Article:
Offshore Vendors: Enforcing ComplianceAttorney Offers Advice on HIPAA Issues
It's important, then, that healthcare organizations using the services of foreign companies spell out in contracts their HIPAA compliance expectations, says Wu, a partner specializing in data security at law firm Cooke Kubrick and Wu LLP. That way, compliance can be enforced as a contractual obligation, he says.
Under the HIPAA Omnibus Rule, business associates are now directly liable for HIPAA compliance. But the rule makes no mention of offshore vendors, Wu notes.
"There's a loophole that covered entities are allowed to outsource to [offshore] business associates, and the [Department of Health and Human Services] could not go after those foreign business associates if there is a violation," Wu says in an interview with Information Security Media Group.
A Supreme Court decision in a case outside of healthcare makes it "very doubtful" that U.S. regulators would be able to take HIPAA enforcement actions against offshore vendors even if U.S. patient data is exposed in a security incident, he notes.
Steps to Take
Healthcare organizations must keep in mind administrative, legal and technical issues to address when doing their due diligence with offshore business associates, Wu says.
For example, organizations should carefully scrutinize the privacy practices of the vendor to ensure they meet the HIPAA standards; conduct ongoing assessments to make sure the vendor continues to meet those requirements; and make sure those requirements also flow down to the BA's subcontractors - both domestic and offshore, he says.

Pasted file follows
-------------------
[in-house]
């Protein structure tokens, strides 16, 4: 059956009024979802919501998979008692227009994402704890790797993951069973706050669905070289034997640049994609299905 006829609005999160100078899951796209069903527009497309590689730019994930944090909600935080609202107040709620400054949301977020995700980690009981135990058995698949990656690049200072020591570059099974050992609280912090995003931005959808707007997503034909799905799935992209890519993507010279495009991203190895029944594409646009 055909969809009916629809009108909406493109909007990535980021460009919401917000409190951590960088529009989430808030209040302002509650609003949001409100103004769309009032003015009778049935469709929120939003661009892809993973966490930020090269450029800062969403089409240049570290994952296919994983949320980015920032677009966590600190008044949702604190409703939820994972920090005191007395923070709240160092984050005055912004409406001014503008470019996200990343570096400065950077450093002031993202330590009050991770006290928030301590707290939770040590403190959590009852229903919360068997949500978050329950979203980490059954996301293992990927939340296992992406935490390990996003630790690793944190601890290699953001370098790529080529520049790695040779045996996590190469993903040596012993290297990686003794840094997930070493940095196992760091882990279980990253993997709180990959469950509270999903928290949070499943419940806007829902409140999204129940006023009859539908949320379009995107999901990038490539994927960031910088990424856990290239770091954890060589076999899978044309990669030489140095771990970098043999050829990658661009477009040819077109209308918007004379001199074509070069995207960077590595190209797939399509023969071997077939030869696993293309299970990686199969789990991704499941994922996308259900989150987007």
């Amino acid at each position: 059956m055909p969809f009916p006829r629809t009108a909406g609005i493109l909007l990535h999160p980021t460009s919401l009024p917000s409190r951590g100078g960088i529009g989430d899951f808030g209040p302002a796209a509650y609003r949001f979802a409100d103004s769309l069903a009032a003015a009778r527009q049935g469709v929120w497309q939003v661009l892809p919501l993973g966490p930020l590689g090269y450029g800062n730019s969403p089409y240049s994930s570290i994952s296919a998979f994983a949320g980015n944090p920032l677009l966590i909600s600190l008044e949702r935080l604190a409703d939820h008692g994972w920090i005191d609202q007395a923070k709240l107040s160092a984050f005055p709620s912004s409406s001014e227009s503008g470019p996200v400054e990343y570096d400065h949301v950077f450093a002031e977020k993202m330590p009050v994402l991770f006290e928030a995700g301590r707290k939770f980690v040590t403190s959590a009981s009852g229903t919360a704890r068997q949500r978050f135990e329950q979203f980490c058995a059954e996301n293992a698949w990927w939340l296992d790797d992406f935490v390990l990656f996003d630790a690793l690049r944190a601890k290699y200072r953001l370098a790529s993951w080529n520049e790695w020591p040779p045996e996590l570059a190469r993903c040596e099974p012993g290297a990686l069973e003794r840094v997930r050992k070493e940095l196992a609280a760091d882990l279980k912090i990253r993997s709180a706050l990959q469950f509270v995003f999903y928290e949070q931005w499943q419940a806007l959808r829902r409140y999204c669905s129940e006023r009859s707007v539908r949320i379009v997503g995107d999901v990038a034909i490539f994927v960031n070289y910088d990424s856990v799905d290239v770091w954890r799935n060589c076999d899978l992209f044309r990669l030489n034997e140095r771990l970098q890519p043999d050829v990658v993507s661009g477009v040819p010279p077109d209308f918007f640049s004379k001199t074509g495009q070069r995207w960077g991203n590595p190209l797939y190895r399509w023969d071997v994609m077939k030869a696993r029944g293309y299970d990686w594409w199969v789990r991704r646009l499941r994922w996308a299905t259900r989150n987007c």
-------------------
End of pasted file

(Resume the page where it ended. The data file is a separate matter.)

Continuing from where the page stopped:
Covered entities also should require that the vendor implement technical controls to prevent data loss. "There could be containerization or virtualization of the information on local machines in the foreign country ... to minimize the risk of data leakage," he says.
The attorney also advises covered entities to investigate whether the laws in the nation where the offshore company is located protect the security and privacy of health data.
In the interview, Wu also discusses:
- The legal complexities involved with HIPAA Omnibus and offshore BA relationships;
- International health data privacy laws that might apply to vendors serving U.S. healthcare organizations;
- Provisions to include in contracts with offshore vendors.
Wu is former chair of the American Bar Association Section of Science & Technology Law and co-chair of its Information Security Committee. He has written or co-authored five books on data security law, including "A Guide to HIPAA Security and the Law," and "A Legal Guide to Enterprise Mobile Device Management: Managing Bring Your Own Device," a recently released book on handling mobile devices in the enterprise.